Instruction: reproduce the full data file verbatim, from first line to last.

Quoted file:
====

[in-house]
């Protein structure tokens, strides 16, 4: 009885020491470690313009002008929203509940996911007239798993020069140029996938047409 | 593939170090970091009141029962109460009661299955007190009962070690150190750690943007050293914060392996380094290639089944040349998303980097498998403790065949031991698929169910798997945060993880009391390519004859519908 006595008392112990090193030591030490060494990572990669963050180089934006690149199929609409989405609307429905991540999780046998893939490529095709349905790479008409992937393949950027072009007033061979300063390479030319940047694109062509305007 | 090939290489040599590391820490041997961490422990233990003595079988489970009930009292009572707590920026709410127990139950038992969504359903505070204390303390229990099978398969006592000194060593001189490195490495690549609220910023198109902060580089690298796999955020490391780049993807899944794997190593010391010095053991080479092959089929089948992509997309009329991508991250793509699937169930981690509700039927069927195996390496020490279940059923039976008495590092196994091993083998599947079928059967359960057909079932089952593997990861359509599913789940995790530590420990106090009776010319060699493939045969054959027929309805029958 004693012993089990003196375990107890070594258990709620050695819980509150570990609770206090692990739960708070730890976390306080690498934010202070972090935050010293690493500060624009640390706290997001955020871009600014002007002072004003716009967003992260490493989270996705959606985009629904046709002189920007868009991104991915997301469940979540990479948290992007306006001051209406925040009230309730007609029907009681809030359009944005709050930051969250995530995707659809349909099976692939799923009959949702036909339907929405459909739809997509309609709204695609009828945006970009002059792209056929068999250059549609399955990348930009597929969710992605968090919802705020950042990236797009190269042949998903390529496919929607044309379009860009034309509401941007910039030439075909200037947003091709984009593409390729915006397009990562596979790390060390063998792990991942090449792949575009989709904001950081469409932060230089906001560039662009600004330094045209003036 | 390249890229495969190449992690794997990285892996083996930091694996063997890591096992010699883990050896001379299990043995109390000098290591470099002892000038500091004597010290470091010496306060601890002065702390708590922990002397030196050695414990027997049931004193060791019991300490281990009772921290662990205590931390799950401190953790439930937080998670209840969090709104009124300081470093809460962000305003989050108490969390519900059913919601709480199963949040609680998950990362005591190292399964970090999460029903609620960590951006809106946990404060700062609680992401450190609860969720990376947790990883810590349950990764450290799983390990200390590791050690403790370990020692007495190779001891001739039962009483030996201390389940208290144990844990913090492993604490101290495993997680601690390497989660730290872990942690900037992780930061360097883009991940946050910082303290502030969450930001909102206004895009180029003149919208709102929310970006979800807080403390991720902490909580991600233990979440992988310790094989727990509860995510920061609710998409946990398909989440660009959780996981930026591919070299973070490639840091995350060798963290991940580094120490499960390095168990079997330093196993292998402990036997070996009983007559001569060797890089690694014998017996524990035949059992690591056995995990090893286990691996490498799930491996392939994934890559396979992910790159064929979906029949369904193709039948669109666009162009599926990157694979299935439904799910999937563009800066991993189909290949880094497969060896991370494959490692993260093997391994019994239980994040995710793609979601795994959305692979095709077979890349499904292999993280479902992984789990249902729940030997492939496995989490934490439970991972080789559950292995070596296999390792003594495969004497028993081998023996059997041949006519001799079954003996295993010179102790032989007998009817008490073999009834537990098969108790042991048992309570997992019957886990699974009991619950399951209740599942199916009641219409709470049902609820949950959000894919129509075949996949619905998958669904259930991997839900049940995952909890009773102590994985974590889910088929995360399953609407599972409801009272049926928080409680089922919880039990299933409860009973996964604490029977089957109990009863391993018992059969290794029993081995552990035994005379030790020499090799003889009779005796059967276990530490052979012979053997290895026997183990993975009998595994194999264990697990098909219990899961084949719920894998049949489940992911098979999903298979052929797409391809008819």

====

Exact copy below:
[in-house]
């Protein structure tokens, strides 16, 4: 009885020491470690313009002008929203509940996911007239798993020069140029996938047409 | 593939170090970091009141029962109460009661299955007190009962070690150190750690943007050293914060392996380094290639089944040349998303980097498998403790065949031991698929169910798997945060993880009391390519004859519908 006595008392112990090193030591030490060494990572990669963050180089934006690149199929609409989405609307429905991540999780046998893939490529095709349905790479008409992937393949950027072009007033061979300063390479030319940047694109062509305007 | 090939290489040599590391820490041997961490422990233990003595079988489970009930009292009572707590920026709410127990139950038992969504359903505070204390303390229990099978398969006592000194060593001189490195490495690549609220910023198109902060580089690298796999955020490391780049993807899944794997190593010391010095053991080479092959089929089948992509997309009329991508991250793509699937169930981690509700039927069927195996390496020490279940059923039976008495590092196994091993083998599947079928059967359960057909079932089952593997990861359509599913789940995790530590420990106090009776010319060699493939045969054959027929309805029958 004693012993089990003196375990107890070594258990709620050695819980509150570990609770206090692990739960708070730890976390306080690498934010202070972090935050010293690493500060624009640390706290997001955020871009600014002007002072004003716009967003992260490493989270996705959606985009629904046709002189920007868009991104991915997301469940979540990479948290992007306006001051209406925040009230309730007609029907009681809030359009944005709050930051969250995530995707659809349909099976692939799923009959949702036909339907929405459909739809997509309609709204695609009828945006970009002059792209056929068999250059549609399955990348930009597929969710992605968090919802705020950042990236797009190269042949998903390529496919929607044309379009860009034309509401941007910039030439075909200037947003091709984009593409390729915006397009990562596979790390060390063998792990991942090449792949575009989709904001950081469409932060230089906001560039662009600004330094045209003036 | 390249890229495969190449992690794997990285892996083996930091694996063997890591096992010699883990050896001379299990043995109390000098290591470099002892000038500091004597010290470091010496306060601890002065702390708590922990002397030196050695414990027997049931004193060791019991300490281990009772921290662990205590931390799950401190953790439930937080998670209840969090709104009124300081470093809460962000305003989050108490969390519900059913919601709480199963949040609680998950990362005591190292399964970090999460029903609620960590951006809106946990404060700062609680992401450190609860969720990376947790990883810590349950990764450290799983390990200390590791050690403790370990020692007495190779001891001739039962009483030996201390389940208290144990844990913090492993604490101290495993997680601690390497989660730290872990942690900037992780930061360097883009991940946050910082303290502030969450930001909102206004895009180029003149919208709102929310970006979800807080403390991720902490909580991600233990979440992988310790094989727990509860995510920061609710998409946990398909989440660009959780996981930026591919070299973070490639840091995350060798963290991940580094120490499960390095168990079997330093196993292998402990036997070996009983007559001569060797890089690694014998017996524990035949059992690591056995995990090893286990691996490498799930491996392939994934890559396979992910790159064929979906029949369904193709039948669109666009162009599926990157694979299935439904799910999937563009800066991993189909290949880094497969060896991370494959490692993260093997391994019994239980994040995710793609979601795994959305692979095709077979890349499904292999993280479902992984789990249902729940030997492939496995989490934490439970991972080789559950292995070596296999390792003594495969004497028993081998023996059997041949006519001799079954003996295993010179102790032989007998009817008490073999009834537990098969108790042991048992309570997992019957886990699974009991619950399951209740599942199916009641219409709470049902609820949950959000894919129509075949996949619905998958669904259930991997839900049940995952909890009773102590994985974590889910088929995360399953609407599972409801009272049926928080409680089922919880039990299933409860009973996964604490029977089957109990009863391993018992059969290794029993081995552990035994005379030790020499090799003889009779005796059967276990530490052979012979053997290895026997183990993975009998595994194999264990697990098909219990899961084949719920894998049949489940992911098979999903298979052929797409391809008819």